> >> A lot of bpf-based tracing programs uses maps to communicate and
> >> do not allocate ring buffer at all.
> > 
> > So extending PERF_RECORD_LOST doesn't work. But PERF_FORMAT_LOST might
> > still work fine; but you get to implement it for all software events.
> 
> Could you give more specifics about PERF_FORMAT_LOST? Googling 
> "PERF_FORMAT_LOST" only yields two emails which we are discussing here :-(

Perhaps he's talking about using read(perf_event_fd, ...) after having set it
up with perf_event_attr.read_format with the-to-be-implemented
PERF_FORMAT_LOST bit?

Look at perf_read() and perf_read_one() in kernel/events/core.c.
 
- Arnaldo
Arnaldo Carvalho de Melo Aug. 21, 2019, 8:07 p.m. UTC | #11
Em Wed, Aug 21, 2019 at 04:54:47PM +0000, Yonghong Song escreveu:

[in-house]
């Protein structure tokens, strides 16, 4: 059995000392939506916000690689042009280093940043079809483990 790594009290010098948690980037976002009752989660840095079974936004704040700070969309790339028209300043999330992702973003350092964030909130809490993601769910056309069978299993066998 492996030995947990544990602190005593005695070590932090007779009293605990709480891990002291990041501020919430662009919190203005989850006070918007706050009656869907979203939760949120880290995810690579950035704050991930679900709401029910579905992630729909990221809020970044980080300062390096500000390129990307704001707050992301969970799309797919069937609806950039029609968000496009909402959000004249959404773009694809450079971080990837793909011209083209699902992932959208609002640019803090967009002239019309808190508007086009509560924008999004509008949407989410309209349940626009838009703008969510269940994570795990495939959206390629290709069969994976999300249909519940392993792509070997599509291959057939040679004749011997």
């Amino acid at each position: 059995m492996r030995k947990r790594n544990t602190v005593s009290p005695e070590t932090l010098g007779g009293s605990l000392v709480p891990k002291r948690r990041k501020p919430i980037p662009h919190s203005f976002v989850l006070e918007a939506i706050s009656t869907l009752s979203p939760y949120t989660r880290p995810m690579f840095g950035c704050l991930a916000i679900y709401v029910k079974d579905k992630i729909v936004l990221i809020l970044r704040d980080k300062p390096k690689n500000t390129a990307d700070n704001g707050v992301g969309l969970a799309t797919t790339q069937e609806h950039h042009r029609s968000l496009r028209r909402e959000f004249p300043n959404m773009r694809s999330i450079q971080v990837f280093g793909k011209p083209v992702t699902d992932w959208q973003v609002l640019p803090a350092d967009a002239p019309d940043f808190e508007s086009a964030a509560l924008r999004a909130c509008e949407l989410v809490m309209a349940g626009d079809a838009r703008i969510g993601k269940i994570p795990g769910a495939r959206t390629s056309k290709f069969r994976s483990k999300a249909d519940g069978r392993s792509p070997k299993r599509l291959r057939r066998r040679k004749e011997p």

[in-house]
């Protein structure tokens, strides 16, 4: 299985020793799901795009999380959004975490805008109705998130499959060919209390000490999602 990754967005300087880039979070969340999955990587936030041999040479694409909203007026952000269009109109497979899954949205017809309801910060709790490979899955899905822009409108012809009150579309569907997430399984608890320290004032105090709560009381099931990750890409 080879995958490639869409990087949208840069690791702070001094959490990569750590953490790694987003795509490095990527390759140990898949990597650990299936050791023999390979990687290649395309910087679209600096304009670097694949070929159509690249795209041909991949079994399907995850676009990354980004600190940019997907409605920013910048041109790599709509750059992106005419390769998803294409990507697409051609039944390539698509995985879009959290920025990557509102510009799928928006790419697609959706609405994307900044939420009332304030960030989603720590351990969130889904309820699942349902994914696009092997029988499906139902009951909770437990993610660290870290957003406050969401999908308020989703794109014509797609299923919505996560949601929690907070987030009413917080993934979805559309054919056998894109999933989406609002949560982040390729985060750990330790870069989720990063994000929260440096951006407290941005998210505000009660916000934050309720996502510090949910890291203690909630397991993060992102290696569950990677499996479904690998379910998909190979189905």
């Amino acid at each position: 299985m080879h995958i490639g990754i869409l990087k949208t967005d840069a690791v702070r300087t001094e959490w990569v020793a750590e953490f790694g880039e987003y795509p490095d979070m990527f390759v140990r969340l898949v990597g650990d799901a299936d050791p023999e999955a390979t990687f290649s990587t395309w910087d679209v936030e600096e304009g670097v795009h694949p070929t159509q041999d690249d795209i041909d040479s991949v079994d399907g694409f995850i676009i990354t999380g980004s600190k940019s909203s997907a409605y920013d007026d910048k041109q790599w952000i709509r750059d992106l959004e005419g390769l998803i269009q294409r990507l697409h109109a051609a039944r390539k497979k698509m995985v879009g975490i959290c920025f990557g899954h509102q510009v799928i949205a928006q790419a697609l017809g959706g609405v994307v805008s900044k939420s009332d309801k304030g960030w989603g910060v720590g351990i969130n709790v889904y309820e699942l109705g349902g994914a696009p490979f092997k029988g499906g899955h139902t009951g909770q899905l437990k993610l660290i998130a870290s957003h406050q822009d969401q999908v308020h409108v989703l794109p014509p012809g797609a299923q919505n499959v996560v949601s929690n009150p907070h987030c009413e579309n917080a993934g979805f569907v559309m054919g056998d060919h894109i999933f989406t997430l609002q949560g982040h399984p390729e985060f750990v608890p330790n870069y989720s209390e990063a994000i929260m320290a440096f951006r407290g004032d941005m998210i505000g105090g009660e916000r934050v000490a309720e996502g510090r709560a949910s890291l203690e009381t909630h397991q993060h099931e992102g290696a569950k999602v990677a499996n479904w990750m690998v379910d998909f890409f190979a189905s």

> Arnaldo has a question on bcc mailing list about the hit/miss
> counting of bpf program missed to process events.
 
> https://lists.iovisor.org/g/iovisor-dev/message/1783

PERF_FORMAT_LOST seems to be a good answer to that? See my other reply
to this thread.

- Arnaldo
Yonghong Song Aug. 21, 2019, 10:10 p.m. UTC | #12
On 8/21/19 1:07 PM, Arnaldo Carvalho de Melo wrote:
> Em Wed, Aug 21, 2019 at 04:54:47PM +0000, Yonghong Song escreveu:
>> Arnaldo has a question on bcc mailing list about the hit/miss
>> counting of bpf program missed to process events.
>   
>> https://urldefense.proofpoint.com/v2/url?u=https-3A__lists.iovisor.org_g_iovisor-2Ddev_message_1783&d=DwIBAg&c=5VD0RTtNlTh3ycd41b3MUw&r=DA8e1B5r073vIqRrFz7MRA&m=Rrvq6K3mx2wYBCU6cSXLjJj8Xfb06oymxNZH8ysnlLA&s=IbEaX8v0OulmvKU-pmcAhWNmaHwXgaDd5auVFfRoyJg&e=
> 
> PERF_FORMAT_LOST seems to be a good answer to that? See my other reply
> to this thread.

Just checked. indeed adding PERF_FORMAT_LOST to perf read_format
seems a reasonable approach. ioctl with perf_event_open fd can do the 
same thing, but ioctl should be avoided if we have alternatives.

Thanks for the pointer!

> 
> - Arnaldo
>
Peter Zijlstra Aug. 22, 2019, 7:47 a.m. UTC | #13
On Wed, Aug 21, 2019 at 06:43:49PM +0000, Yonghong Song wrote:
> On 8/21/19 11:31 AM, Peter Zijlstra wrote: